Almeria Is a city in Andalusia, Spain, located in the southeast of Spain on the Mediterranean Sea, and is the capital of the province of the same name. Almeria is the European city with the most hours of daylight per year, and the city boasts an exceptional climate. Its origin dates back to ancient times, although the Arabs founded it as a city in the year 955. With a population of 190,000 people, it is a peaceful and friendly city that is full of contrasts. It has 40km of coastline, which is great for tourists who enjoy the sun and the beach, or nature, especially on the virgin beach of Cabo de Gata Natural Park. It has a large commercial and passenger transportation port that is important on a national level, as well as a very busy airport. In 2005, Almería hosted the XV Mediterranean Games, adding numerous sports equipment and facilities to the city. The Fair and Festivals in Almería, held each year in August, converts the city into the ultimate tourist destination, and the Holy Week in Almeria gains more splendour with each passing year, especially since its designation as a Festival of National Tourist Interest. The city of Almería carries out an important role in the ﬁeld of meeting tourism, offering a great deal of attractions to the visitors like cultural and natural activities, or its varied cuisine, accommodation, its golf and leisure offers, and the appealing activities offered by the Nautical Centre “Bahía of Almería”, which makes Almería an interesting city to visit.
In the first century, Christian documents report that there was a town named Urci, possibly near the current site of Almería, in the Hispania of the Roman Empire. However, this is disputed, as there are several possible sites of the town. However, missionary Saint Indaletius is said to have evangelized Urci and become its first bishop, and is officially the patron saint of Almería.
Later, the city was refounded by Calipha Abd-ar-Rahman III of Córdoba in 955 AD. It was to be a principal harbour in his extensive domain to strengthen his Mediterranean defences.
Abd al-Rahman III founded the Alcazaba (the Citadel), which gave this city its name: al-Mariyyah (المريّة, "the Watchtower"). In the 10th and 11th centuries, it formed part of the Caliphate of Córdoba, and grew wealthy on trade and the textile industry, especially silk. Almería quickly became the largest and richest port in Moorish Spain and the headquarters of the Umayyad fleet. Its streets thronged with merchants from Egypt, Syria, France and Italy, who came to buy silk, glass, marble and glazed ceramics in Al-Andalus. It suffered many sieges and fell under Christian domination in 1489. In 1522, Almería was devastated by an earthquake and rebuilding and recovery did not really get underway until the 19th century. During the Spanish Civil War, the city was shelled by the German navy, and fell to Franco in 1939. It has since rebuilt its economy around vegetable production, with 100,000 acres of greenhouses, supplying much of Europe.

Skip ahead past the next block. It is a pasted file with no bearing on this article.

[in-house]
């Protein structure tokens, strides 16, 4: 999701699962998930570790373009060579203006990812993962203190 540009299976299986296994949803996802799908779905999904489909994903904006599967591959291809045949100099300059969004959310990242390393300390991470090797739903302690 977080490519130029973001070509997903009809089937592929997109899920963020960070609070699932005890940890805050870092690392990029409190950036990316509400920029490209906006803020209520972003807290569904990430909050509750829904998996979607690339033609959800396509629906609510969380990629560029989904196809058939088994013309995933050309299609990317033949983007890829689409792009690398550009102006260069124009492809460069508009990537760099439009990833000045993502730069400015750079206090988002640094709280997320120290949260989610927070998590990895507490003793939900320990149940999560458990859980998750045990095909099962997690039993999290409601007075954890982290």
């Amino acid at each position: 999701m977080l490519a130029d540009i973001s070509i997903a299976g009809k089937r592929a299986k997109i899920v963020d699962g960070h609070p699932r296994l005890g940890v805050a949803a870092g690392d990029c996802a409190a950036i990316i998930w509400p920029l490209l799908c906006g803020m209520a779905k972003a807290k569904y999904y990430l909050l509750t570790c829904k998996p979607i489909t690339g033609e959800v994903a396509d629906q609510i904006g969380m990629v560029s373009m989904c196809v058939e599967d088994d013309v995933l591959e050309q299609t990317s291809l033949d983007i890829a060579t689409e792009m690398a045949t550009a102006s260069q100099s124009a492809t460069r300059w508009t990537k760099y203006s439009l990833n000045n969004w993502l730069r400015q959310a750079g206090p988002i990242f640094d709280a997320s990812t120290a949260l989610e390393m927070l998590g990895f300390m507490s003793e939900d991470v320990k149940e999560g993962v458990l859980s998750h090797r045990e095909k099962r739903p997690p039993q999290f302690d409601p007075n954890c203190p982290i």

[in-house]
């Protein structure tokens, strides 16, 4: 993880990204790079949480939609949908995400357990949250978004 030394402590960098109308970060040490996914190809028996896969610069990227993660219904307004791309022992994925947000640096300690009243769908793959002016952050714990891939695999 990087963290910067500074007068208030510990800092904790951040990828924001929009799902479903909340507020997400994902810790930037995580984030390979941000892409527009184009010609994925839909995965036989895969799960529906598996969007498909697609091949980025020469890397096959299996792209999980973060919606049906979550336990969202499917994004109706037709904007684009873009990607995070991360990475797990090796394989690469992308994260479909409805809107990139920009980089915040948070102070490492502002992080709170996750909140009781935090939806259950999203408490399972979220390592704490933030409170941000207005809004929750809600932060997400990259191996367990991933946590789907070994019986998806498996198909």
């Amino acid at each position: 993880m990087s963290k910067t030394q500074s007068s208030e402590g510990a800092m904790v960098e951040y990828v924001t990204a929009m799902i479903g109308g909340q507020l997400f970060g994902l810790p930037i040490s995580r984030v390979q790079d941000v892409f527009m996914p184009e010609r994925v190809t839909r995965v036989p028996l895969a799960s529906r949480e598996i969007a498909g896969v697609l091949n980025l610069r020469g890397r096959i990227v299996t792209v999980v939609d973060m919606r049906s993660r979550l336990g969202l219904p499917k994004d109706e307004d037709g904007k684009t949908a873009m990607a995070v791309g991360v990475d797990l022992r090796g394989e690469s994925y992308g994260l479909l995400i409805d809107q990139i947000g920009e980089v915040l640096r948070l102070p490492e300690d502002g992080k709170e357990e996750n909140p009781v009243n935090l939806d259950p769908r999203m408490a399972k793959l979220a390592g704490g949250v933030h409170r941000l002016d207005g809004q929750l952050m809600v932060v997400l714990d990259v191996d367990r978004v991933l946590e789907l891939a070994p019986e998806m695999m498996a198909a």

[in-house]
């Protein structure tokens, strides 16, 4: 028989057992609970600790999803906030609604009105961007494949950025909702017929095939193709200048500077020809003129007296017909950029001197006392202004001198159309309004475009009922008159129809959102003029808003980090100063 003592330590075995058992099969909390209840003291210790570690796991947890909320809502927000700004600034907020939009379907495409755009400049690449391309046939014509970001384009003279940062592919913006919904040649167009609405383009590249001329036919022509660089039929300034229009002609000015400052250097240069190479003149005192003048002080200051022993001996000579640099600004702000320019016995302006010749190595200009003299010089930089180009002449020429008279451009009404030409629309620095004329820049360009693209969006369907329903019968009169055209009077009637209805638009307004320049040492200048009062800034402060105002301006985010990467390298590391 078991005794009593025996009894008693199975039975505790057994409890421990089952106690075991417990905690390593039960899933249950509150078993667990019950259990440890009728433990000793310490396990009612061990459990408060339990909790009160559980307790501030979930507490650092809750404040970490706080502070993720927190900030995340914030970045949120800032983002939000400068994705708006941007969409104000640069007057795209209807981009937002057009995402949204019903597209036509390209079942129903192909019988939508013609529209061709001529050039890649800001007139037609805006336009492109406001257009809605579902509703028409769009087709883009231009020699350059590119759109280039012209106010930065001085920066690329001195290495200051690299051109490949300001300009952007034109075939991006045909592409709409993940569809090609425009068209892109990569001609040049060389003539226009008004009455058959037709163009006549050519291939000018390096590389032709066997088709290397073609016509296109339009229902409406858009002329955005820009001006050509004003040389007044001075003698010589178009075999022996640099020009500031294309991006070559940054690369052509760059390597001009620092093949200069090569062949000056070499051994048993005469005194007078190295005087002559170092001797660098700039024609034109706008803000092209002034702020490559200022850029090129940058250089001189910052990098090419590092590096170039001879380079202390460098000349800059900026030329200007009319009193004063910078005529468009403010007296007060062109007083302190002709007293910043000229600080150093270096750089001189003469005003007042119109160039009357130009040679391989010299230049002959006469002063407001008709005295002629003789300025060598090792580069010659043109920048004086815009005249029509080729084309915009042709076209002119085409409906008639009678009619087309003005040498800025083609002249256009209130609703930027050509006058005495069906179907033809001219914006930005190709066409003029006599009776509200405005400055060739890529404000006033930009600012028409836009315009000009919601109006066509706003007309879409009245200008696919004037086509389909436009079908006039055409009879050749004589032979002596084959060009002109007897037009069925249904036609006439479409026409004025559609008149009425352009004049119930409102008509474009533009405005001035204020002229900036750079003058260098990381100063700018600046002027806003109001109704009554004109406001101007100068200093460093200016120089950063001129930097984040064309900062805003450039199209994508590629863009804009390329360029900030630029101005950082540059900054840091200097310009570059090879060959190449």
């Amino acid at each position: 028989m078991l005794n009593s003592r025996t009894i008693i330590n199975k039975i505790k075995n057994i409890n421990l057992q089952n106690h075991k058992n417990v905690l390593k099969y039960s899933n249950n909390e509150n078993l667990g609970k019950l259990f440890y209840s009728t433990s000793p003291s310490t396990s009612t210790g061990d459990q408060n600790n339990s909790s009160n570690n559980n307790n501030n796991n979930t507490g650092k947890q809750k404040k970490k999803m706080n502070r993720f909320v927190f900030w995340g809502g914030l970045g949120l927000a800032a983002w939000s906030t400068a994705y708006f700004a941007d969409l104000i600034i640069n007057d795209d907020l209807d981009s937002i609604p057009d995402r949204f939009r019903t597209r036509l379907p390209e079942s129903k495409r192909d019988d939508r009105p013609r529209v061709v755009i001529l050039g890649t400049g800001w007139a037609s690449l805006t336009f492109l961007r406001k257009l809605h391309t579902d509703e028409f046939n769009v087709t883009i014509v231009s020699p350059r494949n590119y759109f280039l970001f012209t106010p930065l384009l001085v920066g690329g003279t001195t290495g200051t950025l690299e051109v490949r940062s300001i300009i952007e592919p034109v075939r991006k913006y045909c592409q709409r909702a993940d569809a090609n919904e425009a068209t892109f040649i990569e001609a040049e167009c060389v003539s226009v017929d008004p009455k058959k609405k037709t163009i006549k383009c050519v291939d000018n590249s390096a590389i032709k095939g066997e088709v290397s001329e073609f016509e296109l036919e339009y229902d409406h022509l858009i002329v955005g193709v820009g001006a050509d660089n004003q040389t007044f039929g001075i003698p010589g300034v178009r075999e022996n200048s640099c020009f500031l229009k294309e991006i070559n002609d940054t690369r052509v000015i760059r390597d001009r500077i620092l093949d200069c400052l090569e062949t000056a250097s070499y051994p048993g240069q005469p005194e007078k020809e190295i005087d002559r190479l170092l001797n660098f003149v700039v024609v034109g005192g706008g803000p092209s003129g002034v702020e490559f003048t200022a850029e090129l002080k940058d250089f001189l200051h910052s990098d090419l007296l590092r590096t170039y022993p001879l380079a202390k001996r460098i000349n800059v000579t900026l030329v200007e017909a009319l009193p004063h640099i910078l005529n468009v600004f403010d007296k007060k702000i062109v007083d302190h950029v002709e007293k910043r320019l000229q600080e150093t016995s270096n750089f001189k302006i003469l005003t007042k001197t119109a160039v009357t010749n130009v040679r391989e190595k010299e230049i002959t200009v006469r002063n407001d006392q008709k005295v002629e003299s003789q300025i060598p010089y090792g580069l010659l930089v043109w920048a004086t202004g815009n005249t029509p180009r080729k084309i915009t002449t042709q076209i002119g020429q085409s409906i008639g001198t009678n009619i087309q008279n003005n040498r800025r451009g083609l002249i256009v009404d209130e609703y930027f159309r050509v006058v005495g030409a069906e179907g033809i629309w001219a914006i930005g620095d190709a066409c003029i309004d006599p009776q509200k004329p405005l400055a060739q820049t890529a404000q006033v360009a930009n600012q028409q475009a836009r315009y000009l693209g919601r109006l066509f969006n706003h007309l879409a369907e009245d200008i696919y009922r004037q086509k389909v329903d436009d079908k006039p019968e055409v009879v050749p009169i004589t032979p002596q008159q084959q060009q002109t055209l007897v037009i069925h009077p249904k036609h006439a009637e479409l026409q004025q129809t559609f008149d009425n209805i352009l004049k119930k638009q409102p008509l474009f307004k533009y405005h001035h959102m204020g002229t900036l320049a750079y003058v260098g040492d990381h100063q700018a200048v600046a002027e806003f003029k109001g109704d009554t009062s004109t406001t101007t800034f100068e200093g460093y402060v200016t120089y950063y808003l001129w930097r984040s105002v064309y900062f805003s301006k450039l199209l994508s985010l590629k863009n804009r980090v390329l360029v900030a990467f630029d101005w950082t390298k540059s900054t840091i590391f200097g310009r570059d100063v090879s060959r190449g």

Its Moorish castle, the Alcazaba of Almería, is the second largest among the Muslim fortresses of Andalusia, after the Alhambra.
In this period, the port city of Almería reached its historical peak. After the fragmentation of the Caliphate of Córdoba in 1031, Almería continued to be ruled by powerful local Muslim Taifa emirs like Jairan, the first independent Emir of Almería and Cartagena, and Almotacin, the poet emir. Both Jairan and Almotacin were fearless warriors, but also sophisticated patrons of the arts. A silk industry, based upon plantings of mulberry trees in the hot, dry landscape of the province, supported Almería in the 11th century and made its strategic harbour an even more valuable asset.
Contested by the emirs of Granada and Valencia, Almería experienced many sieges, including one especially fierce siege when Christians, called to the Second Crusade by Pope Eugene III, were also encouraged to counter the Muslim forces on a more familiar coast. On that occasion Alfonso VII, starting on 11 July 1147, at the head of mixed armies of Catalans, Genoese, Pisans and Franks, led a crusade against the rich city, and Almería was captured on 17 October 1147.Within a decade, however, Almería had passed to the control of the Muslim Almohad emirs, and not until the late 15th century did it became again a Christian city when it accepted the sovereignty the Catholic Monarchs, Fernando and Isabel, on December 26, 1489.
The 16th century was for Almería a century of natural and human catastrophes; for there were at least four earthquakes, of which the one in 1522 was especially violent, devastating the city. The people who had remained Muslim were expelled from Almería after the War of Las Alpujarras in 1568 and scattered across Spain. Landings and attacks by Berber pirates were also frequent in the 16th century, and continued until the early 18th century. At that time, huge iron mines were discovered and French and British companies set up business in the area, bringing renewed prosperity and returning Almería to a position of relative importance within Spain.
The ancient walls of Jayrán
During the Spanish Civil War the city was shelled by the German Navy, with news reaching the London and Parisian press about the "criminal bombardment of Almería by German planes". Almería surrendered in 1939, being the last Andalusian main city to fall to Francoist forces.
In the second half of the 20th century, Almería witnessed spectacular economic growth due to tourism and intensive agriculture, with crops grown year-round in massive invernaderos – plastic-covered "greenhouses" – for intensive vegetable production.
After Franco's death and popular approval of the new Spanish Constitution, the people of southern Spain were called on to approve an autonomous status for Andalusia region in a referendum. The referendum were approved with 118,186 votes for and 11,092 votes against in Almería province, which represented 42% of all registered voters.